The Purple Turtleneck Imperative

July 2, 2013

“Dogs bark,” writes Warren Motte, “for the same reasons that I write: it’s our way of coming to terms with things, gropingly, imprecisely, and as best we can.” 

Dog Bark

I have never thought of myself as a sentimentalist, and I don’t believe that anyone who knows me even passingly well has thought of me in that way, either. Nor have I ever imagined myself to be a good hypnotic subject; quite to the contrary, in fact. Nevertheless, barely a month ago, all of a sudden I found myself deeply hypnotized and wallowing up to my eyebrows in sentimentalism because of a purple turtleneck sweater.

Allow me to explain—although I fear that my efforts in that direction will seem thin and unconvincing to anyone who has not come under the sway of that purple turtleneck sweater. 

I have always wished to live among dogs, and during most of my life, I have succeeded. I suppose that’s my best excuse for acting the way I did a month ago, or at least the most readily available and easily understandable excuse that I can muster. For the truth of the matter is that even my wife (who has put up with me for more than a third of a century now, and who has seen me at my finest moments and at my worst moments, such as they may have been) barely recognized me when the purple turtleneck sweater cast its spell upon me. 

So yes, dogs. I like dogs beyond all measure. Big dogs and little dogs, mutts and purebreds, svelte and chunky, furry and sleek, it really doesn’t matter. They don’t even have to be well-behaved: there are two of them barking in the room next to me as I write this, and I find that sound soothing and musical rather than anything else. Who knows what makes them bark? A squirrel they’ve just seen outside? A deer? A cat? The knavish FedEx man? They bark, I think, for the same reasons that I write: it’s our way of coming to terms with things, gropingly, imprecisely, and as best we can. For dogs, that process is always a dynamic one, and I never tire of seeing it, watching them as they make their way through the world, sometimes boldly, sometimes tentatively, but always in a significantly mobile fashion, one that consistently beggars whatever mobility we humans can muster. Dogs are always launching themselves out into the world and retreating therefrom, back and forth, and back and forth again.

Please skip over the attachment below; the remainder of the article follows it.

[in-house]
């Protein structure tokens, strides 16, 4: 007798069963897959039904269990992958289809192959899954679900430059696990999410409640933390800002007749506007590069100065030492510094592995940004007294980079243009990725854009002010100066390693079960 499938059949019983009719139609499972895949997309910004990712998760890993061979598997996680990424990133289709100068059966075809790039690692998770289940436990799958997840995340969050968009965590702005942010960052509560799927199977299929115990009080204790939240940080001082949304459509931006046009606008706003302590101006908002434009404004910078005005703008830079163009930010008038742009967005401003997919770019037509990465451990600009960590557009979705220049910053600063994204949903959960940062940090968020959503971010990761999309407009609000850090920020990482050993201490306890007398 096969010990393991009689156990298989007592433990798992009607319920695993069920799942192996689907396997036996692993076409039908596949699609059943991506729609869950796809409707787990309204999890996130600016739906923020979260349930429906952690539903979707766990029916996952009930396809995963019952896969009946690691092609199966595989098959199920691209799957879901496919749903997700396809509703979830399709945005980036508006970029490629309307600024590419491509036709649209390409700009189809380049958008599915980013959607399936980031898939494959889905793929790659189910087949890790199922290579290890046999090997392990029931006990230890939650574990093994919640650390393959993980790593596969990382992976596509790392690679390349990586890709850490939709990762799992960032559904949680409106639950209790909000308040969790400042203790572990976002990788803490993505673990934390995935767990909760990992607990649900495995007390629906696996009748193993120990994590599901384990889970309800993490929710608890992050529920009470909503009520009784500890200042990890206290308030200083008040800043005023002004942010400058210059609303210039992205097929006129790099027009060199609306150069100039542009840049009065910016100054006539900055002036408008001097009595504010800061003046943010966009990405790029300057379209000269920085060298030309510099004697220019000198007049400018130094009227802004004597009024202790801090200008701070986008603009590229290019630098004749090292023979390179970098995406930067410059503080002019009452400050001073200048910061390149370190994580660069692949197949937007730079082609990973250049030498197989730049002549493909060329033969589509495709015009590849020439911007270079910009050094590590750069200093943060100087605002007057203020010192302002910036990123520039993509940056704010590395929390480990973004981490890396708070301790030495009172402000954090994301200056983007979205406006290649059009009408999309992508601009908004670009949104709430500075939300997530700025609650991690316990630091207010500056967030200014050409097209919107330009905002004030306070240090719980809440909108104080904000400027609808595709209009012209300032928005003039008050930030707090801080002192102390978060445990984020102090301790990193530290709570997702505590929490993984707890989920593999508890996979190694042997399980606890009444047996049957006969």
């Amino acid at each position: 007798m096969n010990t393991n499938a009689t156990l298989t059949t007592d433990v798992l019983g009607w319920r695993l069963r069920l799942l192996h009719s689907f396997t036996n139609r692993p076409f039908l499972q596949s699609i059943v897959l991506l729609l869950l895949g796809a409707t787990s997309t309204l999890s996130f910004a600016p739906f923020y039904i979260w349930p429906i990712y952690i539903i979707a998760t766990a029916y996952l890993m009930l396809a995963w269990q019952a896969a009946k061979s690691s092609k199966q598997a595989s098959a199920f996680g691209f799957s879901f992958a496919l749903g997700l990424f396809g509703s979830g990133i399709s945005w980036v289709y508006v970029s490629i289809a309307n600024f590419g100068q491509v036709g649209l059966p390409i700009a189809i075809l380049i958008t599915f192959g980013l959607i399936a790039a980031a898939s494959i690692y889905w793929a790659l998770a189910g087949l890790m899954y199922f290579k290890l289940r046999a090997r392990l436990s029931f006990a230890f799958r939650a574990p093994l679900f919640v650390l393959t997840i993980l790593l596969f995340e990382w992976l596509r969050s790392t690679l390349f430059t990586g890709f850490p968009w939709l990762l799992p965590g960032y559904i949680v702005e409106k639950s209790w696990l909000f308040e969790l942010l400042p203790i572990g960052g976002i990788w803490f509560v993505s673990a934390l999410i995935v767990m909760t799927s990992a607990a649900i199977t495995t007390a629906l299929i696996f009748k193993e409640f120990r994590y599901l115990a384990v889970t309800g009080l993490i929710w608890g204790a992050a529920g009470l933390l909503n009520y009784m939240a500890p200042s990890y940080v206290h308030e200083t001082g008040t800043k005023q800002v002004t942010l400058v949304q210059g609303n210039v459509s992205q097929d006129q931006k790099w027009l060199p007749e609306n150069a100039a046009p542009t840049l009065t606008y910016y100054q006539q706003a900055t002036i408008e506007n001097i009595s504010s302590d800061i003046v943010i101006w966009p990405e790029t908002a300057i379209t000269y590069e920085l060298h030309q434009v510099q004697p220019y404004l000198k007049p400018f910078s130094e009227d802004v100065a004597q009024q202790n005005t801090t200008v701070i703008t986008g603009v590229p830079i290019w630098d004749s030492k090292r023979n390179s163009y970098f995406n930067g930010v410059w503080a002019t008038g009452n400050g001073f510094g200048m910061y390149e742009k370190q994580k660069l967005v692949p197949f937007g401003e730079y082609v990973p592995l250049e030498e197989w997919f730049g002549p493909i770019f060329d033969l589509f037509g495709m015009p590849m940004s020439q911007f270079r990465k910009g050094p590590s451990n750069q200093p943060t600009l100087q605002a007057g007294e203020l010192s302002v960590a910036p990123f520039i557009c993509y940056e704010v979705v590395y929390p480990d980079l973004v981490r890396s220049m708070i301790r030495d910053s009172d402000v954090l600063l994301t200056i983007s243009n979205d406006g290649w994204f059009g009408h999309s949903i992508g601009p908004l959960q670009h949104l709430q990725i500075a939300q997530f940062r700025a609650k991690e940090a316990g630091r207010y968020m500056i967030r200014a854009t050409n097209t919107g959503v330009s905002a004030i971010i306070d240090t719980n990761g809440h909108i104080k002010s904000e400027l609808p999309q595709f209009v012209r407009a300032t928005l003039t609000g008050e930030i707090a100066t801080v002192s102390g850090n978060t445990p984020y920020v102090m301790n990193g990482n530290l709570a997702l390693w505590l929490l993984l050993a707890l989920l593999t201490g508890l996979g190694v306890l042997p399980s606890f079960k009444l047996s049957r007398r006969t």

A few months ago, my wife and I came upon a little dog doing just that, in a small town on the eastern plains of Colorado that we were just happening through. It was immediately clear to both of us that the little dog was not performing that canine ritual in a playful, engaging manner, but rather because it was disoriented and terrified, running out into traffic and then back again into the parking lot where it seemed to have elected a querencia of sorts. On this crisp January day, that little dog was chilled to the bone—in spite of the purple turtleneck sweater it was wearing. That was it for me: from the moment I saw the purple turtleneck sweater, I was no longer my own man. Instead, I acted automatically, unthinkingly, obsessionally, more like a zombie than a human being. 

Dog in a purple turtleneck sweater
Figure 1